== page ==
In this way, exhaust gas may flow from the engine, mix with an amount of intake air from the intake passage, and enter the first tube group. The exhaust/intake air mixture within the first tube group is cooled by coolant flowing around the first tube group, and then flows into the transition section. The exhaust/intake air mixture flows from the transition section and around outer surfaces of the second tube group, while coolant flowing through the interior of tubes of the second tube group further cools the exhaust/intake air mixture. An amount of the cooled gas mixture then travels through an output passage coupled to the EGR cooler and is released into the intake air passage via a valve coupled between the output passage and the intake air passage. As a result of the configuration of the EGR cooler as described above, during operation of the EGR cooler, thermal stresses on the tube sheets and tube groups of the EGR cooler may be reduced, thereby increasing a durability of the EGR cooler. Further, since air from the intake system may mix with the exhaust gas from the engine via the bypass passage, a temperature of the exhaust/intake air mixture entering the EGR cooler may be reduced, also increasing the durability of the EGR cooler. During conditions in which engine speed is low (e.g., during engine idling), exhaust gas may bypass the EGR cooler via the bypass passage, thereby reducing a likelihood of EGR cooler fouling due to an amount of engine oil contained within the exhaust gas. Thus, the above-described configuration of a dual-sectioned EGR cooler may increase durability and reduce degradation of the EGR cooler.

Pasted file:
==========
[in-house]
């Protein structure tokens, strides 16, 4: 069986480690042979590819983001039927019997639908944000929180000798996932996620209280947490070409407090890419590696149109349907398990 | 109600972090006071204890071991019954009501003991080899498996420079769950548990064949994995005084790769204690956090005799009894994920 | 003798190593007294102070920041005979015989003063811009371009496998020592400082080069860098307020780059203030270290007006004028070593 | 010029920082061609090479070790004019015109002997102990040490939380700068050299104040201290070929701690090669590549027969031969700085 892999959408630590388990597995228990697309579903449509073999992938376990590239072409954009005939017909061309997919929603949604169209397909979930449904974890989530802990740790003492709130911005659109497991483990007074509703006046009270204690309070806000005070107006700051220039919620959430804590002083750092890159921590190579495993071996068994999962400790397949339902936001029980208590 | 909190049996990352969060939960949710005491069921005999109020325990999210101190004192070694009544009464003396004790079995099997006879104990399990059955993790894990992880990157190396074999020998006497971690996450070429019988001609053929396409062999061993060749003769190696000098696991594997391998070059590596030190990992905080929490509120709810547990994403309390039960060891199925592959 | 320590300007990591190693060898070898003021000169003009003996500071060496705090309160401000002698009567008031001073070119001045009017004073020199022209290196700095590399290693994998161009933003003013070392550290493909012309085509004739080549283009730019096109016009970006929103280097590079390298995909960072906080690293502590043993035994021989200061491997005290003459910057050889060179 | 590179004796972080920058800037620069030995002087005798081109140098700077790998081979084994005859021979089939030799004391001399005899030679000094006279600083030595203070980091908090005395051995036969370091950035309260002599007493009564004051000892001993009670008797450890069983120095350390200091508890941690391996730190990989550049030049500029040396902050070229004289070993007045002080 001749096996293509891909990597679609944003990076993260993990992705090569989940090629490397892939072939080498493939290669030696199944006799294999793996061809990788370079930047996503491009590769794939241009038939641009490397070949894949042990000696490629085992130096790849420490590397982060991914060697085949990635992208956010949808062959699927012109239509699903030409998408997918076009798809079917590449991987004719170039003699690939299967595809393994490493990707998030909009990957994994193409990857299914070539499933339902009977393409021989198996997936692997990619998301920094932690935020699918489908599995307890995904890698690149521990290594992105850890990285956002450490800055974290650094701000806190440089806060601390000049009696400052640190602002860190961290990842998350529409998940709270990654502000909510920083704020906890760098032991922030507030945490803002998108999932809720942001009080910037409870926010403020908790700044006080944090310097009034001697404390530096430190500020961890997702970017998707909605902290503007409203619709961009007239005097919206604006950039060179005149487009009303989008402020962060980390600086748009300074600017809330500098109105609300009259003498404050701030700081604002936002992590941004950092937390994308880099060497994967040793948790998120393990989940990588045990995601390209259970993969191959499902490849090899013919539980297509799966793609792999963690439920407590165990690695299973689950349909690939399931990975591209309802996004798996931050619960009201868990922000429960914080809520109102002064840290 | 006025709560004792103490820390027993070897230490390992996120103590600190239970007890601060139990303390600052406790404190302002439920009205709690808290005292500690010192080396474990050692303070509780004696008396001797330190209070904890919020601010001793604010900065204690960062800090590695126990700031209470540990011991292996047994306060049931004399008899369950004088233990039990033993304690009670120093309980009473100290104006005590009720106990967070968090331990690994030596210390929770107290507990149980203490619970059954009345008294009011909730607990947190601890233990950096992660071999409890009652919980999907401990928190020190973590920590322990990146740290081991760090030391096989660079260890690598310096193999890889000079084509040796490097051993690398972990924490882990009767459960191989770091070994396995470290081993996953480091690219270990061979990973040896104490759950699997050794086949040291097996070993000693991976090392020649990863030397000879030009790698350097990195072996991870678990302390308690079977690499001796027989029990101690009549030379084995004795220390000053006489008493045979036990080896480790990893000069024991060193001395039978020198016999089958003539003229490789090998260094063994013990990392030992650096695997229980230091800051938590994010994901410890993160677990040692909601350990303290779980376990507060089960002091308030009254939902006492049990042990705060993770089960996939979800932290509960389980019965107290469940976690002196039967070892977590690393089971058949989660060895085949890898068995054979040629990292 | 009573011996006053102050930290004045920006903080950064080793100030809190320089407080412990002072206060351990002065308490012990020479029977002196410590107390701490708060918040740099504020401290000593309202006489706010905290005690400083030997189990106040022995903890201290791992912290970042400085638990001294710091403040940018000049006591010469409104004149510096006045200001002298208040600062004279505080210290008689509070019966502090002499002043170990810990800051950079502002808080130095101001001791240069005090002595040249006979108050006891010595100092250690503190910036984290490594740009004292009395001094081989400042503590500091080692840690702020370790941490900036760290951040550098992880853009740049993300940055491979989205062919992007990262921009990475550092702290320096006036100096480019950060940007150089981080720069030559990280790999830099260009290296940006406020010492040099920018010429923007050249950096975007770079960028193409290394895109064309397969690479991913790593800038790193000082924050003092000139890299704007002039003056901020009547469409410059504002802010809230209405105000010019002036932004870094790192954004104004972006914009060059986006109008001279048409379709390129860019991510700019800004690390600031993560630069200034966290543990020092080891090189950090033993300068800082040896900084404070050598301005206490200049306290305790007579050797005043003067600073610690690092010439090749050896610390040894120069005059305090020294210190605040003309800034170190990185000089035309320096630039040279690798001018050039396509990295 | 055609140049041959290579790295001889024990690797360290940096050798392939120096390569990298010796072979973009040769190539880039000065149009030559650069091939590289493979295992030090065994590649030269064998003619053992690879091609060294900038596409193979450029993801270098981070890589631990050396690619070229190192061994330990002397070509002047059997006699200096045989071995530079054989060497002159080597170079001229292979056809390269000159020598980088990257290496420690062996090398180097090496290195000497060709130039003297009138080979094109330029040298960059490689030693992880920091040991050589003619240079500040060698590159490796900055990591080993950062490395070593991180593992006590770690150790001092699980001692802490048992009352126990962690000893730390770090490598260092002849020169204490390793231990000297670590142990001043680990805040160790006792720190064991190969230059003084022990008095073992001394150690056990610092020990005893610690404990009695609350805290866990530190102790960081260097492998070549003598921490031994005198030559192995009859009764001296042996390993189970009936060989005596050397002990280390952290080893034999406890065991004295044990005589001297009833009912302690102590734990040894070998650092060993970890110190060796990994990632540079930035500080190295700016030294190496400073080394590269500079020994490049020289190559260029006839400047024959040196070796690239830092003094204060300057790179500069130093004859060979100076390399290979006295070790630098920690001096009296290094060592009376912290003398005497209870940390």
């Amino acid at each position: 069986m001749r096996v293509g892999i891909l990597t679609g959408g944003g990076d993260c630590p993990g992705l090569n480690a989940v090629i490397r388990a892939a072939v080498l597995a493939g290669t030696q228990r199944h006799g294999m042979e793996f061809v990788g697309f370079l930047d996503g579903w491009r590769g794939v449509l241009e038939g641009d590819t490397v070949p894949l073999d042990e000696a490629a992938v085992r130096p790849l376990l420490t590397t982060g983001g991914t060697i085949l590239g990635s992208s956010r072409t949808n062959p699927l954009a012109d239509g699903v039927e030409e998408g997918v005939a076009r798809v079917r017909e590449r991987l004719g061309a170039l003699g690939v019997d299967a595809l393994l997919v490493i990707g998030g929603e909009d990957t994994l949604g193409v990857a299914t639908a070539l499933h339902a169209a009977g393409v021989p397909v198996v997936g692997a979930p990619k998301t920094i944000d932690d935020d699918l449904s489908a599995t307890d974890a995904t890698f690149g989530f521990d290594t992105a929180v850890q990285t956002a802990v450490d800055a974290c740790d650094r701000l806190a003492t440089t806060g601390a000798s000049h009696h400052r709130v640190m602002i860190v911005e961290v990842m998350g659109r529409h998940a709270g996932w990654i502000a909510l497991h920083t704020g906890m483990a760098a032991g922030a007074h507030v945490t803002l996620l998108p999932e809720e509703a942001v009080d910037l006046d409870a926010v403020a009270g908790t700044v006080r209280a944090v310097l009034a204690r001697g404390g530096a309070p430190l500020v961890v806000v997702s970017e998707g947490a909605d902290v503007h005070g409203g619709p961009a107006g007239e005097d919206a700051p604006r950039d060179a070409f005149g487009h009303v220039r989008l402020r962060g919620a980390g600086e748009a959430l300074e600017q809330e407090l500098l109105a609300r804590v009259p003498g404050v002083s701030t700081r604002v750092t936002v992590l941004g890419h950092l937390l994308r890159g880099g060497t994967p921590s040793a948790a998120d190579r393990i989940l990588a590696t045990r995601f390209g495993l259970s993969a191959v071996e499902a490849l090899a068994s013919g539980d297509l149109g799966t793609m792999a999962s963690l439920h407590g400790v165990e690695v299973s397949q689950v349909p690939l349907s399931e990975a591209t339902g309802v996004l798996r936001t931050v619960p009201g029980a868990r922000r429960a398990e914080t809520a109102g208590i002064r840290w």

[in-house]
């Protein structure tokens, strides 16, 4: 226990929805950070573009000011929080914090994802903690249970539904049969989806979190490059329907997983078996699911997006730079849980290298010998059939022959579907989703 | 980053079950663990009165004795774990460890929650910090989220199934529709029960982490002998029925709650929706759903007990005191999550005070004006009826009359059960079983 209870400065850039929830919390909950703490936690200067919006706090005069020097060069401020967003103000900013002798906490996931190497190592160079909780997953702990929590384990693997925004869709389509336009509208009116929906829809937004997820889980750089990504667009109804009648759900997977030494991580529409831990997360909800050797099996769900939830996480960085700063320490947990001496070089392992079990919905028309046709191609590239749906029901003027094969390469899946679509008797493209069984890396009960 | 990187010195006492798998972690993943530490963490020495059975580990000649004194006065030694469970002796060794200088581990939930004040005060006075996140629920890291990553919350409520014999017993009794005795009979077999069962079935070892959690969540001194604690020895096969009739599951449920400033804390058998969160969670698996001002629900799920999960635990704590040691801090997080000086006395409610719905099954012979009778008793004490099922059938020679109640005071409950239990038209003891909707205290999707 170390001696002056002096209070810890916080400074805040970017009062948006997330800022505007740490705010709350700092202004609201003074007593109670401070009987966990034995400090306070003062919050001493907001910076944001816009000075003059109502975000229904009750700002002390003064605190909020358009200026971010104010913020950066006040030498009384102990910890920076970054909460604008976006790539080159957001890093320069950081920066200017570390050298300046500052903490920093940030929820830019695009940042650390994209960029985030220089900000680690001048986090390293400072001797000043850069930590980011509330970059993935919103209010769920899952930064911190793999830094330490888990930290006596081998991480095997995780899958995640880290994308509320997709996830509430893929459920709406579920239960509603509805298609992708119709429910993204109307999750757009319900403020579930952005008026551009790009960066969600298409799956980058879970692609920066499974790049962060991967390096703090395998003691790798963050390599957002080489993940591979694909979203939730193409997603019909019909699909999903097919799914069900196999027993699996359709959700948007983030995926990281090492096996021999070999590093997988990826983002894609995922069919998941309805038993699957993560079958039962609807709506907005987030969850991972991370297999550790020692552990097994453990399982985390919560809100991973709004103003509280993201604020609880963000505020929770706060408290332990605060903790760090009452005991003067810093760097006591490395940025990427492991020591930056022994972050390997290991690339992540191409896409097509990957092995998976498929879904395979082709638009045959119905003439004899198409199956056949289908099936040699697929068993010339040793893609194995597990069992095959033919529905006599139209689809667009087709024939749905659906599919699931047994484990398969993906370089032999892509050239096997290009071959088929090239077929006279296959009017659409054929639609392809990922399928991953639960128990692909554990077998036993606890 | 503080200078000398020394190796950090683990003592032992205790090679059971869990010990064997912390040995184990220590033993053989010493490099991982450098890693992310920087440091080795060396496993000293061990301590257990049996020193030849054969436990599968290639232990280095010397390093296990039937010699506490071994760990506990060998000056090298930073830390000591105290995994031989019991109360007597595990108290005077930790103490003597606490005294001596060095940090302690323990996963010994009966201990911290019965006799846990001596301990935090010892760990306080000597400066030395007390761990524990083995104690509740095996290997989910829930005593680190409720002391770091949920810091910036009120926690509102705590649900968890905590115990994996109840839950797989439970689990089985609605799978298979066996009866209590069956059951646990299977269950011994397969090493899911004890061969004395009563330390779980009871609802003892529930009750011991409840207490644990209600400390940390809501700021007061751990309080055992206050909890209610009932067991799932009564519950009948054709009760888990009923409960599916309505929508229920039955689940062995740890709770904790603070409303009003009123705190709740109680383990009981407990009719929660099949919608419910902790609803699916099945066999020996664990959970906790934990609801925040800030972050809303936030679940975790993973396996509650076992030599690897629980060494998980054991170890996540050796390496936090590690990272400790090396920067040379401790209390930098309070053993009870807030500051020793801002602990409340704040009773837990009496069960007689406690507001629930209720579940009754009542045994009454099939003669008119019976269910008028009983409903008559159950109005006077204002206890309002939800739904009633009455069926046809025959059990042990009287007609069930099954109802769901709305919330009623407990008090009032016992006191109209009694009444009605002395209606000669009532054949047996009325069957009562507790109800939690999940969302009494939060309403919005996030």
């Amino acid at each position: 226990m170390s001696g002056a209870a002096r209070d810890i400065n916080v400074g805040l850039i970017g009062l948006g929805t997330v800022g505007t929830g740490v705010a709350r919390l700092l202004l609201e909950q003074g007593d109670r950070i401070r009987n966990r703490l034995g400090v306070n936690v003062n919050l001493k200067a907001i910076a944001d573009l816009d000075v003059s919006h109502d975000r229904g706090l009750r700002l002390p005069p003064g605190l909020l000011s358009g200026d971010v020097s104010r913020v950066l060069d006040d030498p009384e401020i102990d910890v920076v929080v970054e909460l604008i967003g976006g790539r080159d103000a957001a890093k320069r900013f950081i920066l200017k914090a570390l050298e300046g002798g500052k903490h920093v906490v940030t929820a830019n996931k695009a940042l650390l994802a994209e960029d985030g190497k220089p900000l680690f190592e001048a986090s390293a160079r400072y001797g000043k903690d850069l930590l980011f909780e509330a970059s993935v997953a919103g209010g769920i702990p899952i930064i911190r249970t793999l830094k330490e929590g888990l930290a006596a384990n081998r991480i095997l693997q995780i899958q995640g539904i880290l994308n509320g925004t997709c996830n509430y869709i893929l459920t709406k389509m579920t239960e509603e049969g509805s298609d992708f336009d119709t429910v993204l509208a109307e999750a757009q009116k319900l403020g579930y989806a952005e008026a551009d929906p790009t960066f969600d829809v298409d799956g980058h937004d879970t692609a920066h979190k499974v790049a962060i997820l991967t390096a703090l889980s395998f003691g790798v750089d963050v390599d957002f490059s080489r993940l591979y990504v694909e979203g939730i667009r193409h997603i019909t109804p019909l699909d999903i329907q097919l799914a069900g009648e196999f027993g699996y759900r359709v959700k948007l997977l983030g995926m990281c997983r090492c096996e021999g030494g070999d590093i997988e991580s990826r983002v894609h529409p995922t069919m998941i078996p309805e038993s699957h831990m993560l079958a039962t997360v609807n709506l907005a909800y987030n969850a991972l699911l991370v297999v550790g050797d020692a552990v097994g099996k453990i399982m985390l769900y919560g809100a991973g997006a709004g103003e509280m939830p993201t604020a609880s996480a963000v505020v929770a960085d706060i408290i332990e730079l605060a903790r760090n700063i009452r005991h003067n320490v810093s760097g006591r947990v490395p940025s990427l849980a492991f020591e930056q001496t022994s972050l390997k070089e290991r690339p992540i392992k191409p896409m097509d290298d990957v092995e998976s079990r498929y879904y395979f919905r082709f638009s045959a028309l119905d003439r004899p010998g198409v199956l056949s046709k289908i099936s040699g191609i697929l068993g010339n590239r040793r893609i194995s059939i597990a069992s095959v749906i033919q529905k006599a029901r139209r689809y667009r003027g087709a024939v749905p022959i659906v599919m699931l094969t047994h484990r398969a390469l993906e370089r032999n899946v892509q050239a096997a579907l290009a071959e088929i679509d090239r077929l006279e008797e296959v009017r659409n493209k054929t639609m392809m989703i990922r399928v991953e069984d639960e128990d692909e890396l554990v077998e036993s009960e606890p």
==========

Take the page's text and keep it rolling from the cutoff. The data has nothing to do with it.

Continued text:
The approach described herein may be employed in a variety of engine types, and a variety of engine-driven systems. Some of these systems may be stationary, while others may be on semi-mobile or mobile platforms. Semi-mobile platforms may be relocated between operational periods, such as mounted on flatbed trailers. Mobile platforms include self-propelled vehicles. Such vehicles can include on-road transportation vehicles, as well as mining equipment, marine vessels, rail vehicles, and other off-highway vehicles (OHV). For clarity of illustration, a locomotive is provided as an example of a mobile platform supporting a system incorporating an embodiment of the invention.

Before further discussion of the approach for an EGR cooler including a first section with a first plurality of tubes and a second section with a second plurality of tubes, an embodiment of an engine system is presented. Specifically, FIG. 1 shows a schematic depiction of an embodiment of a vehicle system 100 (e.g., engine system) in which an EGR cooler may be installed. The vehicle system is herein depicted as a rail vehicle 106 (e.g., locomotive), configured to run on a rail 102 via a plurality of wheels 112. As depicted, the rail vehicle includes an engine 104. The engine includes a plurality of cylinders 101 (only one representative cylinder shown in FIG. 1) that each include at least one intake valve 103, exhaust valve 105, and fuel injector 107. Each intake valve, exhaust valve, and fuel injector may include an actuator that is actuatable via a signal from a controller 110 of the engine. In other non-limiting embodiments, the engine may be a stationary engine, such as in a power-plant application, or an engine in a marine vessel or other off-highway vehicle propulsion system as noted above. Further, in some embodiments, the plurality of cylinders may include a first group of donor cylinders and a second group of non-donor cylinders, where the donor cylinders supply exhaust to an exhaust gas recirculation (EGR) passage routing exhaust back to the intake of the engine, as explained further below.